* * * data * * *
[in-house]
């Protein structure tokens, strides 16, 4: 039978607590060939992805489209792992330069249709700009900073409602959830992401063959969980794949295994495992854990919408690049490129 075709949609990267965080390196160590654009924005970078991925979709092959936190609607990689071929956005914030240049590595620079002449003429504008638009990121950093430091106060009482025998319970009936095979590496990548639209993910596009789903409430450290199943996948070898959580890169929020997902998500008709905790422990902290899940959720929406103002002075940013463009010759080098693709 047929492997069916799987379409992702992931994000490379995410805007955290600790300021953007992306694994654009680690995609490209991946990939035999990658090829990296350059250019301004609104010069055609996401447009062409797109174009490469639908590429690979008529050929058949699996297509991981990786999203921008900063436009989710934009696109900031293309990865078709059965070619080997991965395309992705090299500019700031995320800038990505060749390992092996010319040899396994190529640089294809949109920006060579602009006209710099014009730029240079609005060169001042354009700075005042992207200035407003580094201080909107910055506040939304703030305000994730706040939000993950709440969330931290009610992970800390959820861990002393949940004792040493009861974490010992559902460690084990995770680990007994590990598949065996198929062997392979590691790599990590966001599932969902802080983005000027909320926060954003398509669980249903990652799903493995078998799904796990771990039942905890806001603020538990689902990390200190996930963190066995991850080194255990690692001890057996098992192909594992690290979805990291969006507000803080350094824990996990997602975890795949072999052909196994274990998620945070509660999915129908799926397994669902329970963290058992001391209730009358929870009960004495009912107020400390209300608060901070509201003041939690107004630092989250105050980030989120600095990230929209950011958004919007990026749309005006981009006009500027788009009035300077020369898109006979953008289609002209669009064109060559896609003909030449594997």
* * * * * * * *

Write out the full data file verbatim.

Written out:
[in-house]
């Protein structure tokens, strides 16, 4: 039978607590060939992805489209792992330069249709700009900073409602959830992401063959969980794949295994495992854990919408690049490129 075709949609990267965080390196160590654009924005970078991925979709092959936190609607990689071929956005914030240049590595620079002449003429504008638009990121950093430091106060009482025998319970009936095979590496990548639209993910596009789903409430450290199943996948070898959580890169929020997902998500008709905790422990902290899940959720929406103002002075940013463009010759080098693709 047929492997069916799987379409992702992931994000490379995410805007955290600790300021953007992306694994654009680690995609490209991946990939035999990658090829990296350059250019301004609104010069055609996401447009062409797109174009490469639908590429690979008529050929058949699996297509991981990786999203921008900063436009989710934009696109900031293309990865078709059965070619080997991965395309992705090299500019700031995320800038990505060749390992092996010319040899396994190529640089294809949109920006060579602009006209710099014009730029240079609005060169001042354009700075005042992207200035407003580094201080909107910055506040939304703030305000994730706040939000993950709440969330931290009610992970800390959820861990002393949940004792040493009861974490010992559902460690084990995770680990007994590990598949065996198929062997392979590691790599990590966001599932969902802080983005000027909320926060954003398509669980249903990652799903493995078998799904796990771990039942905890806001603020538990689902990390200190996930963190066995991850080194255990690692001890057996098992192909594992690290979805990291969006507000803080350094824990996990997602975890795949072999052909196994274990998620945070509660999915129908799926397994669902329970963290058992001391209730009358929870009960004495009912107020400390209300608060901070509201003041939690107004630092989250105050980030989120600095990230929209950011958004919007990026749309005006981009006009500027788009009035300077020369898109006979953008289609002209669009064109060559896609003909030449594997």